This review contains major plot point spoilers. Don’t read any further if you haven’t seen the film.
Frenzy is, in my humble opinion, Hitchcock’s most intense and disturbing film. Because it was made long after the production code had folded, it has all the graphic imagery that the 1970s, with its lack of overarching censorship, would allow. And so all the things that Hitchcock could not show in the past, all the things he could not do due to studios deciding star personas, are made possible.
Frenzy tells the story of habitual loser and alcoholic, Richard Blaney (Jon Finch) who has been fired from yet another job. Since the RAF, things have folded like a pack of cards for Richard, and they’re about to get a whole lot worse.
A killer is on the loose, and his MO is murdering women by strangling them with a necktie. The beginning of the film features the naked body of a woman washing up on the side of the Thames, and guess what’s around her neck: a tie.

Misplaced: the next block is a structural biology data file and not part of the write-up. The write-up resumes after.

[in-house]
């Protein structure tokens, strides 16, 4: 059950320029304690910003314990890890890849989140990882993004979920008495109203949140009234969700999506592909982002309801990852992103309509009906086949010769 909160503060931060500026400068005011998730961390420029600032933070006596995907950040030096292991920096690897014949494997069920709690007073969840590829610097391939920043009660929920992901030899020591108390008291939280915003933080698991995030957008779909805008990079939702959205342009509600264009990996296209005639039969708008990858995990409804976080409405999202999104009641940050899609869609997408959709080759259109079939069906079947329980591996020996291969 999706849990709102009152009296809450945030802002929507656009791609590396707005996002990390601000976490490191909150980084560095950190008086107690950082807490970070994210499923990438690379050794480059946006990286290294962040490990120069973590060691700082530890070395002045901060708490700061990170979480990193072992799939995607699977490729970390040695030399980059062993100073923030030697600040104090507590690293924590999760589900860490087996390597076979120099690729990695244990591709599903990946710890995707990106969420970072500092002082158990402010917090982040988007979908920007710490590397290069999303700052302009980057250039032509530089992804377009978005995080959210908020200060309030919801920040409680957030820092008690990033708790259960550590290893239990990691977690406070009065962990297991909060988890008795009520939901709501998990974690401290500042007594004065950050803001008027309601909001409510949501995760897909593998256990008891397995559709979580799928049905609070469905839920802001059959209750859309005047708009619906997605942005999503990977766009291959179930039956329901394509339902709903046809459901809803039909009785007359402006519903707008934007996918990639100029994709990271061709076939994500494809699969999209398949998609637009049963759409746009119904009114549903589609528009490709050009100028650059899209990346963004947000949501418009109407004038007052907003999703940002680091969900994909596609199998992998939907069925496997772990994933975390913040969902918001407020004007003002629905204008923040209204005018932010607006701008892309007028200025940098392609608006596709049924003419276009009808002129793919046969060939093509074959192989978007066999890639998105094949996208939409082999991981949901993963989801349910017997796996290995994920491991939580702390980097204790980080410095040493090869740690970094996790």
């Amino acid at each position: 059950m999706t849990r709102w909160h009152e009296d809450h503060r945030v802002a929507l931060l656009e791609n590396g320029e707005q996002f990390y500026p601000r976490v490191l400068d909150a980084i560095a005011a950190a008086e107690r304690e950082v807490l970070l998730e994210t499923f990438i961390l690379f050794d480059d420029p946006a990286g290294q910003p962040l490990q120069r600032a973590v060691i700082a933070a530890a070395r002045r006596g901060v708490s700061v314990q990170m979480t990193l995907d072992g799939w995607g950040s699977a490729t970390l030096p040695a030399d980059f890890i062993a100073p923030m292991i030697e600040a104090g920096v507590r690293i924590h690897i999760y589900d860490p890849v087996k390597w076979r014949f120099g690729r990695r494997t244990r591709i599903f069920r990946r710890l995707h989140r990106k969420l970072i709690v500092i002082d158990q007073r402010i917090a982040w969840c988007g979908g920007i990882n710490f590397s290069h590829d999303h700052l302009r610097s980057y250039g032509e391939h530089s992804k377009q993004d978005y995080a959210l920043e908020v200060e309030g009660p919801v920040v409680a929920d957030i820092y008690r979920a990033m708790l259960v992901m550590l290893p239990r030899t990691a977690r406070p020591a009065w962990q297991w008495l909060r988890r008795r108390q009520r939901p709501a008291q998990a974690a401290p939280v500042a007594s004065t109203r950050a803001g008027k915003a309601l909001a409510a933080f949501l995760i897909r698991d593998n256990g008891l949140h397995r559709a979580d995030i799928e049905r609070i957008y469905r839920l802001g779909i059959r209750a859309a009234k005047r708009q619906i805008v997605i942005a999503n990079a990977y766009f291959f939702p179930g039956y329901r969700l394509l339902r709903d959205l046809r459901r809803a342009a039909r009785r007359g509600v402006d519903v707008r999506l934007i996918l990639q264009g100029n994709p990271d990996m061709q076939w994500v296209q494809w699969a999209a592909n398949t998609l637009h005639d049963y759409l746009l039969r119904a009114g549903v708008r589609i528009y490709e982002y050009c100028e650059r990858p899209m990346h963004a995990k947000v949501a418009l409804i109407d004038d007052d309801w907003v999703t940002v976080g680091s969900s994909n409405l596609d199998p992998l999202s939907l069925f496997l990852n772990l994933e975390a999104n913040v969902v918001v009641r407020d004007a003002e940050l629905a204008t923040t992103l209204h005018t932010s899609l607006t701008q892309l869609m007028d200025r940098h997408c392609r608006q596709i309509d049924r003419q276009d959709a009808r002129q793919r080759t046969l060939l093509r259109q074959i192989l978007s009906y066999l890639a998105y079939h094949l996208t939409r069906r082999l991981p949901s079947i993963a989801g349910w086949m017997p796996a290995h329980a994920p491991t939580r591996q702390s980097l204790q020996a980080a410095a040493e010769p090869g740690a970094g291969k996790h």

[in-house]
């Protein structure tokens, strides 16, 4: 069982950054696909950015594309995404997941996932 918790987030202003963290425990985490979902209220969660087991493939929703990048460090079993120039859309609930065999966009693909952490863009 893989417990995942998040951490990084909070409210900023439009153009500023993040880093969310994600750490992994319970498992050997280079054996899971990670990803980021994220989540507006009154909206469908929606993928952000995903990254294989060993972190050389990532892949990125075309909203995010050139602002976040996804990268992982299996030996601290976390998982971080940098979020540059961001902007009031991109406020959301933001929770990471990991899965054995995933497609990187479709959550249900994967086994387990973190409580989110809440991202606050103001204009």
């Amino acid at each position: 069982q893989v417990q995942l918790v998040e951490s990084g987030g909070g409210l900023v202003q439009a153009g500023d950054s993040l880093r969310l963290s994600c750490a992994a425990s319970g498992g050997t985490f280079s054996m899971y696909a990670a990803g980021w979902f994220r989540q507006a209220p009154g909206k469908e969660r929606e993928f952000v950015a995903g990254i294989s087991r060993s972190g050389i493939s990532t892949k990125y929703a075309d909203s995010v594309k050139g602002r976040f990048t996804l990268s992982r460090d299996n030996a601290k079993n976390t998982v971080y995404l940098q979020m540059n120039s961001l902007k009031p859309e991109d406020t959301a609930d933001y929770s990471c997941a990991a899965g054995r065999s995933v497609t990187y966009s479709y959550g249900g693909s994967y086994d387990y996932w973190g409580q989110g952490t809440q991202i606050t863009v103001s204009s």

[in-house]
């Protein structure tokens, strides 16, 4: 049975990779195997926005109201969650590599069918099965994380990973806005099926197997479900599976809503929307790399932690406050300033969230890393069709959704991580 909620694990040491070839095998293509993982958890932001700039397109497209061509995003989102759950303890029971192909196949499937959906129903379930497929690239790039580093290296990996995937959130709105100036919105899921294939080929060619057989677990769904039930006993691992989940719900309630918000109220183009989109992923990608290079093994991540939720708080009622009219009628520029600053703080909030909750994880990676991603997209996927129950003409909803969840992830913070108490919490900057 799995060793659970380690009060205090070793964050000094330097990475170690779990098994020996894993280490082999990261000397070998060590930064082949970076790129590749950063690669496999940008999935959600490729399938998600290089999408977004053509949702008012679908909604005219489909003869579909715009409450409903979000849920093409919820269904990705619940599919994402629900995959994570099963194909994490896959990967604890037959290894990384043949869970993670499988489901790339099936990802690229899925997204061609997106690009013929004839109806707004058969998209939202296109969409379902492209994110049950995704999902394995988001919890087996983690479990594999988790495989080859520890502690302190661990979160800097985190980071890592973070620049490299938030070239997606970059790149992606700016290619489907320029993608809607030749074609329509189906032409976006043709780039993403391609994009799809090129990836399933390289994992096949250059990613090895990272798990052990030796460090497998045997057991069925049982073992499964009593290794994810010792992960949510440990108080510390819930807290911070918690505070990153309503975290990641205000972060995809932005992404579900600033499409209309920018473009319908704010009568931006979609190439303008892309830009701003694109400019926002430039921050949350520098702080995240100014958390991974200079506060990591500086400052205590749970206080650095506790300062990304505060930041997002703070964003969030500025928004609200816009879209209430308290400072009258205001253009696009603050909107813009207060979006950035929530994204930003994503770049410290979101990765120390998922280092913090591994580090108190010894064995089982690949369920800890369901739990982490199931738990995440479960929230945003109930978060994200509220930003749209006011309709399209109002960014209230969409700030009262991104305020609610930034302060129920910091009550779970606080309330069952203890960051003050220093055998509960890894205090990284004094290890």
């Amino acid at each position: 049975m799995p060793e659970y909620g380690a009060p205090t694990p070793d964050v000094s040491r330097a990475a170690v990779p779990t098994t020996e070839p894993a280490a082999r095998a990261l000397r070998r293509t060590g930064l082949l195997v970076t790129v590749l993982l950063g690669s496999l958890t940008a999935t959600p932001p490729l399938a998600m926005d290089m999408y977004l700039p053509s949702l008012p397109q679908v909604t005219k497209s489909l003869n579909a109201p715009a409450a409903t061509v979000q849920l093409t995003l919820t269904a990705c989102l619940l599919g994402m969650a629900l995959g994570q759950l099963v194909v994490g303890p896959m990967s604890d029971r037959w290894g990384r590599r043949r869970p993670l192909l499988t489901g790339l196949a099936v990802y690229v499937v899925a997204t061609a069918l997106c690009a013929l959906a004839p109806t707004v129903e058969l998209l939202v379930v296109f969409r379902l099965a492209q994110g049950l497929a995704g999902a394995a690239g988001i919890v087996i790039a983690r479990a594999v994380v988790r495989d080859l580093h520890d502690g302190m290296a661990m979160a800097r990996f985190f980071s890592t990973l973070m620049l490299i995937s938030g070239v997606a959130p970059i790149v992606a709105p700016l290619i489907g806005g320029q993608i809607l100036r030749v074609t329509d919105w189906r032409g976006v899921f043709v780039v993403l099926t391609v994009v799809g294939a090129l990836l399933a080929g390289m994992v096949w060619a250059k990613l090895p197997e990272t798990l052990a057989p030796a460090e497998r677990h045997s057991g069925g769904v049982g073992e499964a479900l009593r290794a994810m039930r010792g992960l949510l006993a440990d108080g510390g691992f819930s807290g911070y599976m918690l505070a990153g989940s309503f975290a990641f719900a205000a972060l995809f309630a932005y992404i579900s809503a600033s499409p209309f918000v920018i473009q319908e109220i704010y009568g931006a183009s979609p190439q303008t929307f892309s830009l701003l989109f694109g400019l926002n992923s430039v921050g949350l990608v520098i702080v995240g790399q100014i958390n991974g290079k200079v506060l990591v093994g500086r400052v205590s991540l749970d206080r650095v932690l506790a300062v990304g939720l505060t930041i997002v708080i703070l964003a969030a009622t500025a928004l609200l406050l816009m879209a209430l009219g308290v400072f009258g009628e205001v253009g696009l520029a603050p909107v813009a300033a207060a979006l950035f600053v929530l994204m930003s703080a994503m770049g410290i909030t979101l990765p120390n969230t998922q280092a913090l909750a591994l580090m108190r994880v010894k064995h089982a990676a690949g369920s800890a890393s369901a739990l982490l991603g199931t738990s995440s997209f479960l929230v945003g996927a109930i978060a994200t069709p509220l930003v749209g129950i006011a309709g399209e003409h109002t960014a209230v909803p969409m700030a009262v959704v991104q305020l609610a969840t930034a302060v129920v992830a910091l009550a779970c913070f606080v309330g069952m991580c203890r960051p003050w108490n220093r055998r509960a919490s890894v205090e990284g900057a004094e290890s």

There are two types of frenzy in the film: that of the fever-pitch of fear that the residents of London reach, and the killer when he murders his victims. The scenes which depict the murders, are so visceral that I thought about them for days afterwards.
One of the murders has the killer using the word “lovely” as a horrific refrain that worms its way into your soul and stays there. It’s like some demonic incantation that shows the deep malicious psychosexual urges of the murderer. The entire characterisation of the murderer is carefully constructed around his dismissive attitude towards women. The way he uses them as a way to realise his escalating unnatural urges. This escalation is eventually his undoing in a scene that is brilliant, humorous and very satisfying.